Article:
That was probably a TWH, magic. Never in my life have I ever seen a Saddlebred with three inches of shoe. There is a lot of abuse within the breed, which I do not know enough about to comment about.
The abuse of Show TWHs does not, and should not condemn a completely different breed of horse or complete dicipline.
As well, the bad acts of one(in case that is not a TWH), should never(though it often does) taint the acts of the rest of the whole group.
Magic, I am not going to pass judgement on the person at your barn, but if that is a show horse(didn't say whether he was or not, though if he wasn't there is no reason for any of what you say the guy does. Sounds like the horse is.), my main question is why isn't he at a show barn? There are lots of factors that could contribute to that, from none being in the area, to him being kicked out of one and word got around to the others. Don't know, and not going to ask or pry to find out. Just shooting out a couple possible scenarios.
I am not going to reiterate on the tail sets, because it is all in past pages.
The "bearing rein" you refer to is actually called an overcheck. If you remember, it was not cruel in "Black Beauty" until it was cranked higher and higher and higher, passed the limits the horse could stand. It is not used like that now. Yes it is to help a horse keep his head up, and help him set his head. Keep in mind, that most Saddlebreds, and a lot of show TWHs have a naturally high set head. Their necks, ideally for saddleseat and harness divisions, should be long, graceful, come up and have a nice arch, like a chess piece. I have one three week old filly now, who has a neck like a sea horse. If you scratch her, she will literally stick her head over the middle of her back. She is a neat little sister. Sadly it looks like she has a case of lordosis, which will limit her potential.
If you watch a Fine Harness Class in any Saddlebred show, at the end of the class, you will see the "headers" come into the ring, and they will usually undo the overcheck when they are just standing in the lineup. I'll try to find a picture of the Fine Harness Saddlebred, Joe Friday. I am in love with him.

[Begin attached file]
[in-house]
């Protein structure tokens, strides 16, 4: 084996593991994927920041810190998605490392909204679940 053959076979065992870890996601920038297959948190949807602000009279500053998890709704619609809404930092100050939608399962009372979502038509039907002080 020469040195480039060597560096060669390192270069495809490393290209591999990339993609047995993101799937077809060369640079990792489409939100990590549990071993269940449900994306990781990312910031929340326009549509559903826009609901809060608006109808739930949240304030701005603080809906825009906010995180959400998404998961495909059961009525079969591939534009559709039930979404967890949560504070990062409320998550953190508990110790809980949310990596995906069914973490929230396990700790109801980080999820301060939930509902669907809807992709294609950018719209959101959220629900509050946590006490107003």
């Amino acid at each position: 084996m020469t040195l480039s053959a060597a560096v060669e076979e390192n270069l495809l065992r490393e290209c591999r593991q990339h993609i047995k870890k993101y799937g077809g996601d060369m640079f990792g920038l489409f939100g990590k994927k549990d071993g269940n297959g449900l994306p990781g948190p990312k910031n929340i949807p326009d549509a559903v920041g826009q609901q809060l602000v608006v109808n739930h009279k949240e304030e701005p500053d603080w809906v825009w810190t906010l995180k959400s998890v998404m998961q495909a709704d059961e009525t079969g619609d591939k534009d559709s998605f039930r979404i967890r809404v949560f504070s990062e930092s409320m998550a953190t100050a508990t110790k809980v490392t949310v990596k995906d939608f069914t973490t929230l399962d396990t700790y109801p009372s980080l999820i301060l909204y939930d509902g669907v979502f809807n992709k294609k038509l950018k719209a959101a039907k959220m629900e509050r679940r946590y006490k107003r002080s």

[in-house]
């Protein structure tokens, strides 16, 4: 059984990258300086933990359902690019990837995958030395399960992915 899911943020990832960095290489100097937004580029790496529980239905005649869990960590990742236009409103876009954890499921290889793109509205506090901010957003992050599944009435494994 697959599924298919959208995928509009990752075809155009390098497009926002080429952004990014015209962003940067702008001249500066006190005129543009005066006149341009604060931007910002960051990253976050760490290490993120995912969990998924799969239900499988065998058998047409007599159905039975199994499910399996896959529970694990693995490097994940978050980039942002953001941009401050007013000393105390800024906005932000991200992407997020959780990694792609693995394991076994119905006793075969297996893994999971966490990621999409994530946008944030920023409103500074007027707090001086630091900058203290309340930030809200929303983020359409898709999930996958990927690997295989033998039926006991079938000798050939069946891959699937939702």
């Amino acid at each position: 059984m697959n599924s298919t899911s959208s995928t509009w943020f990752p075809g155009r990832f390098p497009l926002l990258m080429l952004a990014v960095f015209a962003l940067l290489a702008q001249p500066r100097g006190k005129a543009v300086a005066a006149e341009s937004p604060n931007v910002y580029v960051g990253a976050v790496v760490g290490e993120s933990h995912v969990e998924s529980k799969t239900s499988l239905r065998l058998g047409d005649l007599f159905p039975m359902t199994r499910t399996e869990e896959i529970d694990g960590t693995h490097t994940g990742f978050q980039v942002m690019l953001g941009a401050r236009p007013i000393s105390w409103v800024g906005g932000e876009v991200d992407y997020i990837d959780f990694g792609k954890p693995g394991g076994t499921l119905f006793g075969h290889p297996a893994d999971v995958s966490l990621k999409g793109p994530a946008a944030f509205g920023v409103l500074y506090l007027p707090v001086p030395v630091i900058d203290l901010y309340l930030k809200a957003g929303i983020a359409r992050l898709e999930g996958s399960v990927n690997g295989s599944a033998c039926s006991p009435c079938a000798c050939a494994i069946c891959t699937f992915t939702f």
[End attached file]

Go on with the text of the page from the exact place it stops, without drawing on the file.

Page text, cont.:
Putting an overcheck on, say, a Quarter horse, or a horse with a naturally lower headset, and expect it to carry his head high would just be foolishness. Trying to crank thier heads up, or on upheaded horses higher than they physically can, can cause restriction of the airways, and they can choke down. I have seen that quite a bit in Hackney Ponies. One actually collapsed to his knees in a class, because he just couldn't breath.
It all depends on the individual and their supposed good judgement.
A bad reputation will follow you. There is LOTS of gossip in the Saddlebred world. Seeing bad practices and poor judgement, and out and out stupid choices can damage a trainer's reputation. "Did you hear? So and so's horse collapsed in the ring. I heard he was using this and this, and his customers are pulling thier horses from his barn." People are still talking about one of the Five Gaited Championship horses, who tried to attack his rider in the ring. It was crazy and makes you wonder why a professional trainer such as the one riding would let him get that way.
The "Hobbles" you saw, were more than likely "stretchies". It is a length of surgical tubing, connected to two, usually padded, leather bracelets around the fetlocks. These are strength training devices used to help a horse learn to "use his legs" (pick them up higher). It is up to the horse whether he uses them or not, just like with chains. Usually they are fitted to the horse. I know we have about four or five sets of stretchies depending on what a horse requires.
They should never be worn for long periods of time, especially when they are first learning to wear them, as it can make thier shoulders sore. As with any training, you need to start slowly and build up.
Strength training and endurance is imperative to a show horse. We want our horses to come out of the ring looking as well as when he went in.
If you read here, this link will provide you all with many Whys to what you may see "wrong with the dicipline". http://www.american-saddlebred.com/protean/myths2.htm
If you need anything on here cleared up, I would be glad to help you.
The trimming of the forelocks is not cruel. Personally, I hate it, because it looks dumb to me, and even worse trying to grow one back.
Ask questions before passing judgements. Finding the right people to answer those questions is imperative as well. I am more than happy to tell all that you would like to know, and am pleased to know that there are many willing-to-learn minds on this forum as well.